The business isn’t very keen on paying tax. Shouldn’t that be a problem for the chancellor?
“Gorgeous” George Osborne, the Chancellor of the Exchequer, has deployed harsh words in public about companies’ aggressive tax avoidance strategies. But it seems that when it comes to his own business interests, he is far more forgiving.
Osborne is the recipient of hefty dividend payouts from his family’s luxury wallpaper business, despite the company not paying any corporation tax for the last seven years.
According to the Sunday Times, the firm paid out dividends worth a total of £335,000 to shareholders, including to Osborne, on 30 May 2014.
But the firm has used a range of legal techniques to avoid ending up paying a penny of corporation tax. These include deferment of tax payments, and rolling over losses from previous years. Crafty.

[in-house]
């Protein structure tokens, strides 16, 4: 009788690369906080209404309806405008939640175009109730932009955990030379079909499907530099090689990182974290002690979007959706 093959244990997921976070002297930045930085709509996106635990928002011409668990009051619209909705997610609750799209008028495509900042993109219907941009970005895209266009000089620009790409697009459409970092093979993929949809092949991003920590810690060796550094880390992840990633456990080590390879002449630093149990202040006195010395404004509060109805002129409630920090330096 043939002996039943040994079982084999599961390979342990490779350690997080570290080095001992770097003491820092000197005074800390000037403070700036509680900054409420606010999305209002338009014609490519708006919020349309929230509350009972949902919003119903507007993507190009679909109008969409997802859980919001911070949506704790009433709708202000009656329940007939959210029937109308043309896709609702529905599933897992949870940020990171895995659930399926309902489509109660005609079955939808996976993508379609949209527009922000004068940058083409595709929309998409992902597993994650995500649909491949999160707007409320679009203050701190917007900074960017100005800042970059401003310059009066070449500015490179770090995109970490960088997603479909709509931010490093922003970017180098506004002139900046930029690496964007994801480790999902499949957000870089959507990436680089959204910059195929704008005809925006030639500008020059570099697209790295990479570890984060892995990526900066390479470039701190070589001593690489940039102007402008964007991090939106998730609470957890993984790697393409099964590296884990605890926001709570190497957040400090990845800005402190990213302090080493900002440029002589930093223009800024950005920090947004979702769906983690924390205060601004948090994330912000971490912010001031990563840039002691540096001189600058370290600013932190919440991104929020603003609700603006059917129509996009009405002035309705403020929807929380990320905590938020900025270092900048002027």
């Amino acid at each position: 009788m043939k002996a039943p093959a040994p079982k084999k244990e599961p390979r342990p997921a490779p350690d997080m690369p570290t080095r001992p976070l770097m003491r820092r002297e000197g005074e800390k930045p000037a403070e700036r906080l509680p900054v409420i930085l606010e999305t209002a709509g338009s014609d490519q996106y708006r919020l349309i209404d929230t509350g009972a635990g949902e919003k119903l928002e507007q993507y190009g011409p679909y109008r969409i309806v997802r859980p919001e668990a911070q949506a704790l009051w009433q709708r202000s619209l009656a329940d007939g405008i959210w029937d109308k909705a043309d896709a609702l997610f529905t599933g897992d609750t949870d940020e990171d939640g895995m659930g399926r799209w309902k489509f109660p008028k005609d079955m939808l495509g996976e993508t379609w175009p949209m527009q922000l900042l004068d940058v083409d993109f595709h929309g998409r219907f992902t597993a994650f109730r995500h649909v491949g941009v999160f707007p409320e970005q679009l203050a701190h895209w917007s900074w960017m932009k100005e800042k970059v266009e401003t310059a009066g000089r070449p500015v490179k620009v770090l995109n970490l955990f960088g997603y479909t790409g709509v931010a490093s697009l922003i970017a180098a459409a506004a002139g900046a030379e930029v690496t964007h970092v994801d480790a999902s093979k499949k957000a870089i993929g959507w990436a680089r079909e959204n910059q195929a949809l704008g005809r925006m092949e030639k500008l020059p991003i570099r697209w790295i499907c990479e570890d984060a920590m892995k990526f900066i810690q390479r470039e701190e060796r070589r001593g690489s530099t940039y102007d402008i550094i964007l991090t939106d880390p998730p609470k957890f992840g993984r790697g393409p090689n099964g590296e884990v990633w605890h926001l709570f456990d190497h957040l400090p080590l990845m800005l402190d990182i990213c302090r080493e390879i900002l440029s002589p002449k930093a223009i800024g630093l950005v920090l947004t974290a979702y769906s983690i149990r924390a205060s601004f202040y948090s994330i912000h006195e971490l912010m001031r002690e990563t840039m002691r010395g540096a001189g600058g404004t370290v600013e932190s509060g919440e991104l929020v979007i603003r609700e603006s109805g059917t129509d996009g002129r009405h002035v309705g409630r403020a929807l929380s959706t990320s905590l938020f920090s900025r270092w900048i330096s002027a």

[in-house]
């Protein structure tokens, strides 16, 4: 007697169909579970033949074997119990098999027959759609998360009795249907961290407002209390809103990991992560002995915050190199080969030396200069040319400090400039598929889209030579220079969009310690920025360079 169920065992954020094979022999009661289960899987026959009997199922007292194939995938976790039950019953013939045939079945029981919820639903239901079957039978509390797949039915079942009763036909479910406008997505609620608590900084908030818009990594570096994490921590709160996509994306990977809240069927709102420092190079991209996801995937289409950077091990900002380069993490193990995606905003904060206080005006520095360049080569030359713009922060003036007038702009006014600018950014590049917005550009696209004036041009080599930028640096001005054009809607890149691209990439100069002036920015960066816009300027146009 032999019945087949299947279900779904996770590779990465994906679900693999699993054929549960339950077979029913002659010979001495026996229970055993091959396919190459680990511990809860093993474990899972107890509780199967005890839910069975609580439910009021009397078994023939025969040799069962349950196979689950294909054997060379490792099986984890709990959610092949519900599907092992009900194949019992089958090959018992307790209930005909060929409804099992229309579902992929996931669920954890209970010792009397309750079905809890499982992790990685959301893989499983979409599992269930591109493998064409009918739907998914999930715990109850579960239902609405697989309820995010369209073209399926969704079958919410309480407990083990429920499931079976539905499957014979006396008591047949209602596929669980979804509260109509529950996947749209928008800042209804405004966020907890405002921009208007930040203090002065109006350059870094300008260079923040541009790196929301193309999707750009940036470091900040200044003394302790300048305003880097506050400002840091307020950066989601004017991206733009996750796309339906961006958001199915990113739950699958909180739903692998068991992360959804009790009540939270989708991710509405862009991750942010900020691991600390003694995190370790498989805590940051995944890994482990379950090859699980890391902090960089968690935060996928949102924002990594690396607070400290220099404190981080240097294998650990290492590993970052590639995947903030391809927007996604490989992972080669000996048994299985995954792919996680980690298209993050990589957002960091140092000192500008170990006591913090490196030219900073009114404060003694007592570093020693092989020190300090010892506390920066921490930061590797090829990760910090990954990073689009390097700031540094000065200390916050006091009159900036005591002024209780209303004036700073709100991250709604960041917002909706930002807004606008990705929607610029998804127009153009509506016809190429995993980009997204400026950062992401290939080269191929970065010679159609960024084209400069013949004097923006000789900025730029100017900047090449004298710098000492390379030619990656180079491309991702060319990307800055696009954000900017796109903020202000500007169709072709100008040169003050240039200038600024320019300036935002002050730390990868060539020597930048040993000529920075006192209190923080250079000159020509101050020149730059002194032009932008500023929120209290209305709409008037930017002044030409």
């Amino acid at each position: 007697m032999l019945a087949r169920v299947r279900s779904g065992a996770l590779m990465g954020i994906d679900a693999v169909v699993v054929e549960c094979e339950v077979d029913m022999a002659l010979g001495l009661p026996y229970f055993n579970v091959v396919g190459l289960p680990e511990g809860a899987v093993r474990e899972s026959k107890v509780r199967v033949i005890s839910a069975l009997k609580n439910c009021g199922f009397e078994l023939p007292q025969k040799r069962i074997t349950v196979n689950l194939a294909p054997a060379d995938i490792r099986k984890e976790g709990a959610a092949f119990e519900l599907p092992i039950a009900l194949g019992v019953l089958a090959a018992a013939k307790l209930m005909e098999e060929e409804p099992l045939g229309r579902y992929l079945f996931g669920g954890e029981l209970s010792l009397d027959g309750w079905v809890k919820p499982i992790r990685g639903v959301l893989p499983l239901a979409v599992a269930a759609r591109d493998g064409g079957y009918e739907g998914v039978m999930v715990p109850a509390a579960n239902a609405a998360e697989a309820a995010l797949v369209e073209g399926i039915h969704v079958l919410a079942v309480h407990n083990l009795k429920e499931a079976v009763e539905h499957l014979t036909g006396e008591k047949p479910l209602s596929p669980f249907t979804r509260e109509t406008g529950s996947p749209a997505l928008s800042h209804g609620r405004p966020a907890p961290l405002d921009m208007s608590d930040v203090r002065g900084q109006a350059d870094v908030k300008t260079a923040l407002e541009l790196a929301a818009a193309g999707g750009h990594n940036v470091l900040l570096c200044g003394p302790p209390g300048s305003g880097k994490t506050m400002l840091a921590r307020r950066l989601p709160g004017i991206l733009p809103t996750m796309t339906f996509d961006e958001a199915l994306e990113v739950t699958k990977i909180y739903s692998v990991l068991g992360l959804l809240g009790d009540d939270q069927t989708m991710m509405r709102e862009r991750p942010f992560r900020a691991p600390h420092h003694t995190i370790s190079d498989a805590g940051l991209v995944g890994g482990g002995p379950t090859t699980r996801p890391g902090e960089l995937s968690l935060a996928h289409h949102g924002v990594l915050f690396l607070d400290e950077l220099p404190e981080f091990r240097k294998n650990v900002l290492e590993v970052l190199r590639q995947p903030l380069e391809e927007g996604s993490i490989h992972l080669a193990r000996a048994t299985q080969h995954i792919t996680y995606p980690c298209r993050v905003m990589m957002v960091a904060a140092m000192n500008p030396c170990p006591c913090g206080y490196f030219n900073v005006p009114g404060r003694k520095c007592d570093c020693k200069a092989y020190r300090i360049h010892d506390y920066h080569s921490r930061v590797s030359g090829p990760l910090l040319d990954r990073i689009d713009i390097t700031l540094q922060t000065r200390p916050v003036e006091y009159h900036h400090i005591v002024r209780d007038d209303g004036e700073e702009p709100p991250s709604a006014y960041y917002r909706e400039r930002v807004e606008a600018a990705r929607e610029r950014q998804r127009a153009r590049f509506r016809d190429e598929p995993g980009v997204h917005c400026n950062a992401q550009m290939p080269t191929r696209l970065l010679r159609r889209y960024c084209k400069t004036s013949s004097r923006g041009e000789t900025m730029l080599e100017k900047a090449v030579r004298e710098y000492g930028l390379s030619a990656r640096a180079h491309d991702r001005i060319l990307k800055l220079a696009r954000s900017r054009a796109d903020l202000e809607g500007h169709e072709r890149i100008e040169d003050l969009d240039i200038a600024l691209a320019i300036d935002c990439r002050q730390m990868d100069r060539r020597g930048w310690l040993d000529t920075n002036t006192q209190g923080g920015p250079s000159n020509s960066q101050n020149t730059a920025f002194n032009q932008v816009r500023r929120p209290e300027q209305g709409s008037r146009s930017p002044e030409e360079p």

During his 2012 budget speech Osborne blasted the “morally repugnant” tax avoidance strategies used by some firms to avoid corporation tax payments.
But things don’t look so bad when you’re on the receiving end of a £1,230 dividend payout.
Printed wallpaper is big business.
According to the Sunday Times, records for the interior design group, which has its head office in London, show that it pays its senior director £684,000 a year, employs 195 people and also apparently reveal that the firm made profits in the year to March 2015 of £722,200 on revenues of £34 million.
Osborne’s father, Sir Peter Osborne founded the company with his brother-in-law Anthony Little in 1968. The chancellor holds 6,833 shares in the family firm.
A spokesman for the chancellor said: “All of the chancellor’s interests are declared properly and in accordance with the rules.”